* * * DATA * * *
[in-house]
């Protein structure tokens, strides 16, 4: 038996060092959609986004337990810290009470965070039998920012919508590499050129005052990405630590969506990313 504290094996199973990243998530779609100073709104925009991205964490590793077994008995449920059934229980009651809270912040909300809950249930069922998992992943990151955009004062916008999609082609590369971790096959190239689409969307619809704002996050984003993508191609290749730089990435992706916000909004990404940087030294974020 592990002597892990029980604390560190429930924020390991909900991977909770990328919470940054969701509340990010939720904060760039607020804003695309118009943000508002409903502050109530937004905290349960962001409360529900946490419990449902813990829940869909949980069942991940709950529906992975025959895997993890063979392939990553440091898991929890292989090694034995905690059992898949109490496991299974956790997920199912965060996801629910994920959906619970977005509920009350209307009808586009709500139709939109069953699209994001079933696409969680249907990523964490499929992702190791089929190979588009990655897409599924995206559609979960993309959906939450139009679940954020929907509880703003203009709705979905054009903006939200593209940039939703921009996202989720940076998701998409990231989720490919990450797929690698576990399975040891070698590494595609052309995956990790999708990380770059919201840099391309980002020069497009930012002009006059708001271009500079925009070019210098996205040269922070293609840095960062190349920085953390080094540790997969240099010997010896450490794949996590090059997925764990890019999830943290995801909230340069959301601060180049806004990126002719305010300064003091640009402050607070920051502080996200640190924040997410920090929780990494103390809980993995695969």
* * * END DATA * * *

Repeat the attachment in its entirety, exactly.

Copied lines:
[in-house]
């Protein structure tokens, strides 16, 4: 038996060092959609986004337990810290009470965070039998920012919508590499050129005052990405630590969506990313 504290094996199973990243998530779609100073709104925009991205964490590793077994008995449920059934229980009651809270912040909300809950249930069922998992992943990151955009004062916008999609082609590369971790096959190239689409969307619809704002996050984003993508191609290749730089990435992706916000909004990404940087030294974020 592990002597892990029980604390560190429930924020390991909900991977909770990328919470940054969701509340990010939720904060760039607020804003695309118009943000508002409903502050109530937004905290349960962001409360529900946490419990449902813990829940869909949980069942991940709950529906992975025959895997993890063979392939990553440091898991929890292989090694034995905690059992898949109490496991299974956790997920199912965060996801629910994920959906619970977005509920009350209307009808586009709500139709939109069953699209994001079933696409969680249907990523964490499929992702190791089929190979588009990655897409599924995206559609979960993309959906939450139009679940954020929907509880703003203009709705979905054009903006939200593209940039939703921009996202989720940076998701998409990231989720490919990450797929690698576990399975040891070698590494595609052309995956990790999708990380770059919201840099391309980002020069497009930012002009006059708001271009500079925009070019210098996205040269922070293609840095960062190349920085953390080094540790997969240099010997010896450490794949996590090059997925764990890019999830943290995801909230340069959301601060180049806004990126002719305010300064003091640009402050607070920051502080996200640190924040997410920090929780990494103390809980993995695969």